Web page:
The Taiwan Ministry of Economic affairs has created a joint venture, the Phalanx Biotech Group, which plans to bring high-density microarrays to the global marketplace within two months.
Using its experience with semiconductors as a model, Taiwan, and a set of Taiwan-based businesses and North American research entities, will enter the emerging microarray marketplace seeking to attack established competitors by manufacturing high-density chips at price-points of tens rather than hundreds of dollars.
Taiwanese officials were not available for comment. However, BioArray News has obtained detailed information on the alliance, first reported in the Taiwan newspaper, China Post.
The first product available will be the Phalanx Human Liver2000 microarray. The chip will contain oligonucleotide probes for 1,964 liver-associated genes and 36 controls classified into seven categories based on their tissue source — adult/normal; fetal/developmental; and disease associated. The probes are taken from NCBI Unigene clusters. The chips are expected to be available in March.
The next product from the Taipei assembly line will be a single human genome chip, containing probes for 30,000 human genes derived from NCBI Unigene clusters, and targeted for availability in December. Phalanx will also offer services including array design, DNA hybridization, scanning, and database management.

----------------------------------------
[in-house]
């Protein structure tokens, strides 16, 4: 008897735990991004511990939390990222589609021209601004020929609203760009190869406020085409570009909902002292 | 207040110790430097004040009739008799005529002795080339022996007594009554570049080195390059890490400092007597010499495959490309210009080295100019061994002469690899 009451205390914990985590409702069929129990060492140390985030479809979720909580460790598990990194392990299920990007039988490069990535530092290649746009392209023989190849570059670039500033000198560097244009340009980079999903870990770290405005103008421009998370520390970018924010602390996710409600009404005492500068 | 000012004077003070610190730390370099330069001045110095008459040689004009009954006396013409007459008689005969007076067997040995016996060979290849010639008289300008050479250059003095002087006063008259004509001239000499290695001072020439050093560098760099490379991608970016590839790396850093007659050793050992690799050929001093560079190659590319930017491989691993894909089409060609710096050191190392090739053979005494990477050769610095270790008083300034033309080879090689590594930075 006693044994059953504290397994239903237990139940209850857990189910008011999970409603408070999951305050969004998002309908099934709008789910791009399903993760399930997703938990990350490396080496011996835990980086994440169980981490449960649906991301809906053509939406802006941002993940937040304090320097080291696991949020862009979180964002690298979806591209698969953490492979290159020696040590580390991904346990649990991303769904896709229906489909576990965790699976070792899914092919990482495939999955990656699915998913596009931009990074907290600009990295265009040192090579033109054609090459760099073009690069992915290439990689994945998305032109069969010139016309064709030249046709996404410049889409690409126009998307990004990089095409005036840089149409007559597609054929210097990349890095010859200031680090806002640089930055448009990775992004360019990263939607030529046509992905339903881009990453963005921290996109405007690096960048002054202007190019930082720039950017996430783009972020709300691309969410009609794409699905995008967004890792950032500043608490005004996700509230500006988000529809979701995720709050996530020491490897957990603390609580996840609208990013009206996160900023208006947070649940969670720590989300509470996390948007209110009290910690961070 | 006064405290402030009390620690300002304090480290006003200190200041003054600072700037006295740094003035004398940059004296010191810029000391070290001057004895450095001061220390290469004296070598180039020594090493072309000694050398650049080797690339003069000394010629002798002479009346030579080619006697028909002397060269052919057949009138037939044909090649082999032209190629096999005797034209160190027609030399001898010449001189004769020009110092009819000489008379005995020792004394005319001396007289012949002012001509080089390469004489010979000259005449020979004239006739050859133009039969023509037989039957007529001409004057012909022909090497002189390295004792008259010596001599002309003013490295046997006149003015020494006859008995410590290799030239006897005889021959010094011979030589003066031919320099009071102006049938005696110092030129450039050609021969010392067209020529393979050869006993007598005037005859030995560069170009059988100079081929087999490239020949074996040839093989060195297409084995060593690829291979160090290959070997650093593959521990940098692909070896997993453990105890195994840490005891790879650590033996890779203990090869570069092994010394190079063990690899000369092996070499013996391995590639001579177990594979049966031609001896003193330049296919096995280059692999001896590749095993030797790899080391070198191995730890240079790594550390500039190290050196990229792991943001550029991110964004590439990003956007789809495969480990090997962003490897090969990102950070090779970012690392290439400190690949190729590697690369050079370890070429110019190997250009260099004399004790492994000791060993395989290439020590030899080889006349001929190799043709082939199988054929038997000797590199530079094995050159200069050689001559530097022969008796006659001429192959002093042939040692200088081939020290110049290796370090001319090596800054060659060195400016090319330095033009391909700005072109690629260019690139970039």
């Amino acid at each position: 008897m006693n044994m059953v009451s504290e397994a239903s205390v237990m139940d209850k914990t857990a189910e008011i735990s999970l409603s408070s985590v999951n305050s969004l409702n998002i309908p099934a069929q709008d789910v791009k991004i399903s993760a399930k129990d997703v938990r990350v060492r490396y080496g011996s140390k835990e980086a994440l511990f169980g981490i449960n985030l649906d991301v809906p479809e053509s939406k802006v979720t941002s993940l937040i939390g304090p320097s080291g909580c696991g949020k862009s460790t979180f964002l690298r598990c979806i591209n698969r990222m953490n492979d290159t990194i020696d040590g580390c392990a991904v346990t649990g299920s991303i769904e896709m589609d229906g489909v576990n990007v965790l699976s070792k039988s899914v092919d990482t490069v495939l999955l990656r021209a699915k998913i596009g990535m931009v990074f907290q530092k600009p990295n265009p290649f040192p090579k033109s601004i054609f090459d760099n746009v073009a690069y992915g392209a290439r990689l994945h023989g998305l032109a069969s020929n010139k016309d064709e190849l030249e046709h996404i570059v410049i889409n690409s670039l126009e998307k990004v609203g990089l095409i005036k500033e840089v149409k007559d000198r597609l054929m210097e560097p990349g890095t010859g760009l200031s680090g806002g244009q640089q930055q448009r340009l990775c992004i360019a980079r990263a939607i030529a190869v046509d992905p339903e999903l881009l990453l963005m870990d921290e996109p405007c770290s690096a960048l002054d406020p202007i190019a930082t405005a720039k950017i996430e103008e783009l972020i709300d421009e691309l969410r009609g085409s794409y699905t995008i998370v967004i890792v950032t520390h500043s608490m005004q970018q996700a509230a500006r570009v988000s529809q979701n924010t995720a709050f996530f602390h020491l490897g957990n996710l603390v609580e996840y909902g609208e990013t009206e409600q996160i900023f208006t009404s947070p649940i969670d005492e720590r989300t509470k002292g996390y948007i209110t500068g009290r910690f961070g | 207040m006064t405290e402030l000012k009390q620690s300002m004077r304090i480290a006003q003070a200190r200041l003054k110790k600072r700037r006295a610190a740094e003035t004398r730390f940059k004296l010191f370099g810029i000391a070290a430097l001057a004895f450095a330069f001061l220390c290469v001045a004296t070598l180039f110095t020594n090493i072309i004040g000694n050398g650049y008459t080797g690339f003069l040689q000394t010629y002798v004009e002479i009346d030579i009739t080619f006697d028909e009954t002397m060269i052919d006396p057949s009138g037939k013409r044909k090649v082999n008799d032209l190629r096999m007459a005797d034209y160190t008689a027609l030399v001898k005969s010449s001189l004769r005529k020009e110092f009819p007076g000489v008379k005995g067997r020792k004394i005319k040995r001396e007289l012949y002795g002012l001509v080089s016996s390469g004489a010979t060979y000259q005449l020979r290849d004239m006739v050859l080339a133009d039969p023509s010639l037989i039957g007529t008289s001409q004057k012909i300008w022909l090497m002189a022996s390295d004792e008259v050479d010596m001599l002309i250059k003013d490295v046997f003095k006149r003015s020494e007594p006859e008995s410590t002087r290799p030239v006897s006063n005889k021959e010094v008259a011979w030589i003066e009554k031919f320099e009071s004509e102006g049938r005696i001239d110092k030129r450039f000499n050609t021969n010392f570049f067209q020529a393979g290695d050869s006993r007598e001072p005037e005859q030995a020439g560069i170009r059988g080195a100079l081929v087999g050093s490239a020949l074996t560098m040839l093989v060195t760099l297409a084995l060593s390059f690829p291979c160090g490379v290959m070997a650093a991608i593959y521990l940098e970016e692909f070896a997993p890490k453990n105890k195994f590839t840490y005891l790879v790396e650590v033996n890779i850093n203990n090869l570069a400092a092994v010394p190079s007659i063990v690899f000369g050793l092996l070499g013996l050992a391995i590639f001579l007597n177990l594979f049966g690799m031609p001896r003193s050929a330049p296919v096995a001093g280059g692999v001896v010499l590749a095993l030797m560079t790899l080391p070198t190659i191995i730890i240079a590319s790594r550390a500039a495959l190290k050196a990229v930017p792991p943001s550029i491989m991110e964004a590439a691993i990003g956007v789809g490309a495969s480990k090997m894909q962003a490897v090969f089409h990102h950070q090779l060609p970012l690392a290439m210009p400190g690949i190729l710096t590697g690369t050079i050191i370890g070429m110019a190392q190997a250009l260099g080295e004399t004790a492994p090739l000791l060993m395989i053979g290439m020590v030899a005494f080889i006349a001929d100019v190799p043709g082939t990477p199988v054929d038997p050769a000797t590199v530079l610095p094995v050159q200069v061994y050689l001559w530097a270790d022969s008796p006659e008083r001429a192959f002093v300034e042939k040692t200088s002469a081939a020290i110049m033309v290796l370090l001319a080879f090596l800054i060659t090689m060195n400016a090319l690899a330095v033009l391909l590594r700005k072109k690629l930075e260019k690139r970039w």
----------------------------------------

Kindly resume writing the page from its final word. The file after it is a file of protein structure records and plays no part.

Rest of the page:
“They have the nanotechnology and the silicon chip history,” said Ron Woznow, chief executive officer of the Canadian Genetics Discovery Network, a partner in Phalanx. “We have the biology.”
According to Woznow, the initial product, the liver array, will be offered because of the prevalence of liver disease in Asian populations.
Woznow said CGDN, a Canadian government and private business-funded entity created to promote scientific cooperation among scientists, entered a collaborative agreement with Phalanx for one reason.
“We want to make sure our researchers have leading-edge tools,” he said. “Our involvement is to give our scientists the first opportunities to use these chips. We are not interested in sharing in the profitability of Phalanx. If we keep at the leading edge, other commercial opportunities are going to fall out of things such as finding an interesting gene.”
Mass Production in Silicon
Taiwan is one the world’s largest manufacturer of semiconductors and is a leader in the foundry concept of semiconductor manufacturing -- mass-producing wafers of silicon chips that others slice and sell. Taiwan’s products can be found in cell phones, hand-held computers, and toys, and soon, on a glass microarray chip.
Phalanx is a spin-off of a four-year development project started by the Ministry of Economic Affairs in 1999 and managed by the Industrial Technology Research Institute, a 6,000-employee government sponsored organization launched in 1973 to create core technology and transfer it to the private sector. The institute incubated Taiwan Semiconductor Manufacturing Corp., and United Microelectronics, now global manufacturing giants in chips. The ITRI R&D entity licenses some 600 technologies annually.